Investing inside Lottery over Mutual Funds???

Even though I am not a great investment advisor and never hold myself out jointly, clients always ask me what to do to prepare for retirement. Should I max out my 401(k) contribution? Should I do an IRA? Should I put more in my profit sharing plan or monthly pension?

Contrary to popular belief, none of these are wise investments. Why? Among other reasons, all of them involve putting money into a smart investment vehicle over which they have little control concerning investment and timing and quite a few people end up choosing Mutual Funds as his or her investment within efforts. In fact, putting your money into the Lottery would have been a better investment.

Really? The Lottery as an investment vehicle? Sound crazy? Gamble my retirement funds away inside a government-sponsored game of chance where I have little potential for winning? Where millions of other people are putting in money in hopes of winning the large one? Where a lot of the money travels to someone else along with the chances are strong that I will lose part or all my money?

Wait a moment - shall we be held talking now concerning the Lottery or about Mutual Funds? Hmm, a government sponsored program where I have little potential for winning. Sounds like similar to Mutual Fund investment inside a 401(k) or IRA. After all, exactly what are my chances of retiring on Mutual Fund investments? Not very high, actually.

A few years ago, I was hearing a financial program about the radio on my way into work. The interviewer was asking the representative of a big Mutual Fund regarding the performance with the Fund. The Rep responded that the Mutual Fund had risen in value by typically 20% each year for the prior couple of years. But in the event the interviewer asked in regards to the average return to the typical investor inside the Fund, the Rep responded that the average investor had actually lost 2% each year. Why? Because in the timing of going in and out from the market. Compare this for the Lottery, where everyone should know the exact probability of winning and the exact amount that could be won!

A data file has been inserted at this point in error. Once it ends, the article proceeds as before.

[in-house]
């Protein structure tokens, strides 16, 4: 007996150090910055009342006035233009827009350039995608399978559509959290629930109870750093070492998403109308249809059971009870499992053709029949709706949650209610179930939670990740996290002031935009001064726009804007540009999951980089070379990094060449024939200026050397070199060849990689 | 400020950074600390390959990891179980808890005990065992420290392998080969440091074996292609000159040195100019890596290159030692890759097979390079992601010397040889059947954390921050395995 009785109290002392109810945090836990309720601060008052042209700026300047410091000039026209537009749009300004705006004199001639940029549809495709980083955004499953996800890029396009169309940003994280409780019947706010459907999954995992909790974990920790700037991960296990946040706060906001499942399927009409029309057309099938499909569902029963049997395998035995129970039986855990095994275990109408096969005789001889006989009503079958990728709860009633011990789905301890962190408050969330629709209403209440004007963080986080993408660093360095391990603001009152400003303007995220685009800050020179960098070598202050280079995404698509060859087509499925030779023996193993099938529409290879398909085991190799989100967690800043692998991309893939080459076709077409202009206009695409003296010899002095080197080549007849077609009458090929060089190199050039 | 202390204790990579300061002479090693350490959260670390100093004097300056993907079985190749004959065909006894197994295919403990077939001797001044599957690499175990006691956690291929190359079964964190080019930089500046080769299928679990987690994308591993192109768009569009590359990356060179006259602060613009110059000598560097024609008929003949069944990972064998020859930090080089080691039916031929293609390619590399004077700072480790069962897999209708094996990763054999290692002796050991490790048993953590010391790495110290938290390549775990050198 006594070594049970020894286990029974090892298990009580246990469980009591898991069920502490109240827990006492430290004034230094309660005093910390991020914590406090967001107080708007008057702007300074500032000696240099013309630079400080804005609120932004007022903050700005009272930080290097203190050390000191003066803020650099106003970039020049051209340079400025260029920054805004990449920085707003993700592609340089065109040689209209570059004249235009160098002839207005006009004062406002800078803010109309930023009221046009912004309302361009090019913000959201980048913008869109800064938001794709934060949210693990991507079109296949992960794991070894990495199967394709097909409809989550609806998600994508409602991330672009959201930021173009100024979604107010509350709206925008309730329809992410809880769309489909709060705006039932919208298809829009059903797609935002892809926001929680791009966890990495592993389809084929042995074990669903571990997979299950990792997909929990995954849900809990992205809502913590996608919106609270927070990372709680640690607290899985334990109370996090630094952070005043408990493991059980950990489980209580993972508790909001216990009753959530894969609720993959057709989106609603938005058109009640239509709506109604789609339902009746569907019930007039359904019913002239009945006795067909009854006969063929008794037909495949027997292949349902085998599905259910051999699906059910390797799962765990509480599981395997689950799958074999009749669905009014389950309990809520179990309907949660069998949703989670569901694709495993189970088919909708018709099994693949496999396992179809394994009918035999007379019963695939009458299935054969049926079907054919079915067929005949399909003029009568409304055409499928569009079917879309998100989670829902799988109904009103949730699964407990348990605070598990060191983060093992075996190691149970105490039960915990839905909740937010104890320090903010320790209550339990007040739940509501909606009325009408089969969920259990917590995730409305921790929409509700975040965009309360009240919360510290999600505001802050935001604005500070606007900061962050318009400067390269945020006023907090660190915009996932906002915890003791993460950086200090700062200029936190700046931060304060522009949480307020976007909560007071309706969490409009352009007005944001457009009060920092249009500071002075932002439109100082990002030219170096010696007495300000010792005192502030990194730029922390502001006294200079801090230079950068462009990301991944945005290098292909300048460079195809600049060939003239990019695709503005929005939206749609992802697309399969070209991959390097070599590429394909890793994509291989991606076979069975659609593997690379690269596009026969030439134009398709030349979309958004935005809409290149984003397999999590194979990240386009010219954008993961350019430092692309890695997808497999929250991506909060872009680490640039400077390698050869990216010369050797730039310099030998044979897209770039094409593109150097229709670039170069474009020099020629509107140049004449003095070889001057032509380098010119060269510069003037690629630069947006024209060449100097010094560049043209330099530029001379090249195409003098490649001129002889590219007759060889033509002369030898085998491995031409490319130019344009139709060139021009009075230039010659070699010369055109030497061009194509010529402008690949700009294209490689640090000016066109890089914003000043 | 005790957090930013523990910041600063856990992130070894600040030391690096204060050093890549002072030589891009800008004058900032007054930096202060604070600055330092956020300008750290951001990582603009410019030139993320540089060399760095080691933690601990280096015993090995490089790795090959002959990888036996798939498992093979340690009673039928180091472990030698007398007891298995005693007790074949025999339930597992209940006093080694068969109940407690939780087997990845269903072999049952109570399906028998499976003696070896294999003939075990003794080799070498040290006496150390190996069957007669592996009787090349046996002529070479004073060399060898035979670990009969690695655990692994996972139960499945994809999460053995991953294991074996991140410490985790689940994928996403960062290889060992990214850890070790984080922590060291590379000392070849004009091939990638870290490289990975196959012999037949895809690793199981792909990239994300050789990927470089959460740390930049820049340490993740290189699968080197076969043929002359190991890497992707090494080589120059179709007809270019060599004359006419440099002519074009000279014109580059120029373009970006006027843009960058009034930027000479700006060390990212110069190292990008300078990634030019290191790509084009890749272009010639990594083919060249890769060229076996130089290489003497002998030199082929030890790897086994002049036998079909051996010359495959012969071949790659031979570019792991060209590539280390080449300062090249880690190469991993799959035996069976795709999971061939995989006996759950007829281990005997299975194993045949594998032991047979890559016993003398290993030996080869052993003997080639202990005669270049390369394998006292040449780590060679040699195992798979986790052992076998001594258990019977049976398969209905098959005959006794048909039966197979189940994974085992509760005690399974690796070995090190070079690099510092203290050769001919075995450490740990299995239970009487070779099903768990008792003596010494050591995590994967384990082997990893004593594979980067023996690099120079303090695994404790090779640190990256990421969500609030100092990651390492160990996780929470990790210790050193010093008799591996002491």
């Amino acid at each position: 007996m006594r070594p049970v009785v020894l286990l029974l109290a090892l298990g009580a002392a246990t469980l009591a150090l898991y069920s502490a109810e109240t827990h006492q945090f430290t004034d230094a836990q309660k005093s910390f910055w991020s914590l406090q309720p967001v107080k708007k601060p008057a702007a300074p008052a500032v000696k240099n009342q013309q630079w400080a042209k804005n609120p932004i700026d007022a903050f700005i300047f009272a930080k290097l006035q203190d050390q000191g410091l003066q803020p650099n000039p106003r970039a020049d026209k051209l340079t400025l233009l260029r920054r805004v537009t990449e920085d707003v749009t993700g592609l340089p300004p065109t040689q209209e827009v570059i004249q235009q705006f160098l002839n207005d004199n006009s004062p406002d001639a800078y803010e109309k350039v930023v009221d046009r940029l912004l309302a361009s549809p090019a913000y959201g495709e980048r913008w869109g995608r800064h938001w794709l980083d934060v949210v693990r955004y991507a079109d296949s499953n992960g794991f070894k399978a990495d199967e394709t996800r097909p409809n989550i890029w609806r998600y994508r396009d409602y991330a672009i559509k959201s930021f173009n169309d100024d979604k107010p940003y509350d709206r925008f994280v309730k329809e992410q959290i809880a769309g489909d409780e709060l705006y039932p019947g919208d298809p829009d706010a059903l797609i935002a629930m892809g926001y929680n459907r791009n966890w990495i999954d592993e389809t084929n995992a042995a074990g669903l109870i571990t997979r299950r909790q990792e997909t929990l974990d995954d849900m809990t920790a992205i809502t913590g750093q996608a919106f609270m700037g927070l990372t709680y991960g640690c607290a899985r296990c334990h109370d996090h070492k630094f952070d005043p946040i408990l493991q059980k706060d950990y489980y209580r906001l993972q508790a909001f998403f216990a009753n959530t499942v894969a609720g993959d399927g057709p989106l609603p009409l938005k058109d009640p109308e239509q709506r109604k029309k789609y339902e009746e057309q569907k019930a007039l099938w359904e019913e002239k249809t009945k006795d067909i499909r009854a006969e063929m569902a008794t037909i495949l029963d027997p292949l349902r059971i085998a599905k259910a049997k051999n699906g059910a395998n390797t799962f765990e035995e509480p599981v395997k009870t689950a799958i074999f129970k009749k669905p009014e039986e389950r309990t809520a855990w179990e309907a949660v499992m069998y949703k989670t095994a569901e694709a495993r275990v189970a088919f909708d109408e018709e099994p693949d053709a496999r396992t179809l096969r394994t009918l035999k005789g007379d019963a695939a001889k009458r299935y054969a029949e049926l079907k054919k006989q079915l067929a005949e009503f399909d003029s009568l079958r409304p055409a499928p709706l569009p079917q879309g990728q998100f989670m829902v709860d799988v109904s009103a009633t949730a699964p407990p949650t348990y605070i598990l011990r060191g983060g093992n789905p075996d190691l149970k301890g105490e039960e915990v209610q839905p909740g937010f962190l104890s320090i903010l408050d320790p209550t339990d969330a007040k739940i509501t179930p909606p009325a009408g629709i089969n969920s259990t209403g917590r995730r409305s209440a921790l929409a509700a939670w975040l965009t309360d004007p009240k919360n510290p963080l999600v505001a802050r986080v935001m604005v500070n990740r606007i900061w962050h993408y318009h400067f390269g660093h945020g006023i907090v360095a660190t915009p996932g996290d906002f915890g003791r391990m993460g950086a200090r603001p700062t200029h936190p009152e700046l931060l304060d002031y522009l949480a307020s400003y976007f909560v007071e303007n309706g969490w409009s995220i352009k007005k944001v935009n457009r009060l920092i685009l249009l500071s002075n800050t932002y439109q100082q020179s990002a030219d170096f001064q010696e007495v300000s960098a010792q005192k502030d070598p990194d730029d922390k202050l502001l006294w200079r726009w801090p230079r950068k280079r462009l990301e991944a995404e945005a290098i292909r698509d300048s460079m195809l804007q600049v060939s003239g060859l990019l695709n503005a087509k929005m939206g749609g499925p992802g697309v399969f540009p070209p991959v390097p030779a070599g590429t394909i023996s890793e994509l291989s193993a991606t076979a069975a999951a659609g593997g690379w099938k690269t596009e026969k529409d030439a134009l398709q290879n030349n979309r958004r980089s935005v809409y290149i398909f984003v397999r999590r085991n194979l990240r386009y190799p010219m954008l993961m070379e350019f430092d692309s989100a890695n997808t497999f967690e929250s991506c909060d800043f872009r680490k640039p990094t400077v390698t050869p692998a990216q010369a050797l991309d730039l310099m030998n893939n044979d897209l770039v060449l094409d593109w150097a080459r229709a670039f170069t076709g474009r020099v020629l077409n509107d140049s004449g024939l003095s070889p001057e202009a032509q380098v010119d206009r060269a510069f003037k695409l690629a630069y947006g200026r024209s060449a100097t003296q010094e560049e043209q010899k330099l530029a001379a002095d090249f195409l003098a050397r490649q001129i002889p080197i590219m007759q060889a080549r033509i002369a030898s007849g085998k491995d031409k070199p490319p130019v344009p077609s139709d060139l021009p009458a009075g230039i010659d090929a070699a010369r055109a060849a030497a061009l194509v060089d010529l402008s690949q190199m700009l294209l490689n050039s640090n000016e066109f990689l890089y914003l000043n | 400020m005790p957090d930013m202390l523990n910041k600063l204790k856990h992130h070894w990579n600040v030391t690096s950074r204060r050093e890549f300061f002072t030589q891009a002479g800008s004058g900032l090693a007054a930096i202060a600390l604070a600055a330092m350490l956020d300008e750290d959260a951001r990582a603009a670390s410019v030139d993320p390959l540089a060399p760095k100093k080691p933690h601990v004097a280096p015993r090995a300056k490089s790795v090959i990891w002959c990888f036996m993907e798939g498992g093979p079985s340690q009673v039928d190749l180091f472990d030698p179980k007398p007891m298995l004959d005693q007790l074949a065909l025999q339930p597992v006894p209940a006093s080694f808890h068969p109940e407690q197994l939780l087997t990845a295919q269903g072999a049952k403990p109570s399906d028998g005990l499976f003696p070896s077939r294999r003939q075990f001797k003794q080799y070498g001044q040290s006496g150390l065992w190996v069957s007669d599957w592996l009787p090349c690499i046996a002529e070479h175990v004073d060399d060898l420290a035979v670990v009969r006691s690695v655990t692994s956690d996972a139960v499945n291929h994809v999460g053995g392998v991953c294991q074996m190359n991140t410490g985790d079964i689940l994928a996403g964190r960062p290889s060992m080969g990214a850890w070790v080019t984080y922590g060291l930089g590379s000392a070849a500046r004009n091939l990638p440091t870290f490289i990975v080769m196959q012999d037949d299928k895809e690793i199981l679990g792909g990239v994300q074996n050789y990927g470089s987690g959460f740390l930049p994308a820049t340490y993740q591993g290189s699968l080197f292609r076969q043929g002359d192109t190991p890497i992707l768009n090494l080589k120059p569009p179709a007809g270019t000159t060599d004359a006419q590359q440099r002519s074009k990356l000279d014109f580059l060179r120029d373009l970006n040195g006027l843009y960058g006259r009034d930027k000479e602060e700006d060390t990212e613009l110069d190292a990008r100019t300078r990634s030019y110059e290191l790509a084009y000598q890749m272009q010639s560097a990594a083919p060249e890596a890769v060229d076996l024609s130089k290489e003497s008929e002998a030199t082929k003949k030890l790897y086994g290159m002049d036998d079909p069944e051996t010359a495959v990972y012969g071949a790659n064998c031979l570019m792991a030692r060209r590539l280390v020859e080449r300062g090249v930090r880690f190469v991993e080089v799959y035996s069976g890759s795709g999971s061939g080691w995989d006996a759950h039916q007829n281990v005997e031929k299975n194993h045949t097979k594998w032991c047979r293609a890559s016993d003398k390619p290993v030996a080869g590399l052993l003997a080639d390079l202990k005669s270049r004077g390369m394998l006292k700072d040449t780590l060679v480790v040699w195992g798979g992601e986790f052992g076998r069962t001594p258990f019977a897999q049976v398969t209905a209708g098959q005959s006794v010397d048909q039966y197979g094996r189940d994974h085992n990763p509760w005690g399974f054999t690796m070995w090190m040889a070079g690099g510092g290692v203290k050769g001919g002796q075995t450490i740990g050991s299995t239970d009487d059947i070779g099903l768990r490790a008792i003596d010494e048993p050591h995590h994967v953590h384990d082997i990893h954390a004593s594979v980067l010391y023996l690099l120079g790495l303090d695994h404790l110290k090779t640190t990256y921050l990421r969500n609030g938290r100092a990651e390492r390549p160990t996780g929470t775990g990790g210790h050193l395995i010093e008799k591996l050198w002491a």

But what concerning the great tax benefits of putting my money right into a 401(k) or perhaps an IRA? Yeah, right! Get a tax deduction when you are young and inside a relatively low tax bracket so that you can pay taxes on the money you are taking out if you are retired and in a very higher tax bracket? Yeah, that's a good deal. Or, consider the difference in tax rates on capital gains and dividends should you are not inside a 401(k) or IRA versus the normal income tax rates for the earnings once you pull them through your 401(k) or IRA.

So you now are thinking that you should just put money into Mutual Funds outside your 401(k) or IRA? Wrong again. Mutual Funds cause capital gains taxes if the Fund Managers trade them even when you don't see the amount of money! You have to pay taxes even though the Fund might actually have gone down in value! And what about the lost opportunity price of that money you are now paying in taxes that one could have place into other investments? At least with all the Lottery, you know the exact amount of taxes you will probably pay should you win and you also only have to pay taxes in case you do win.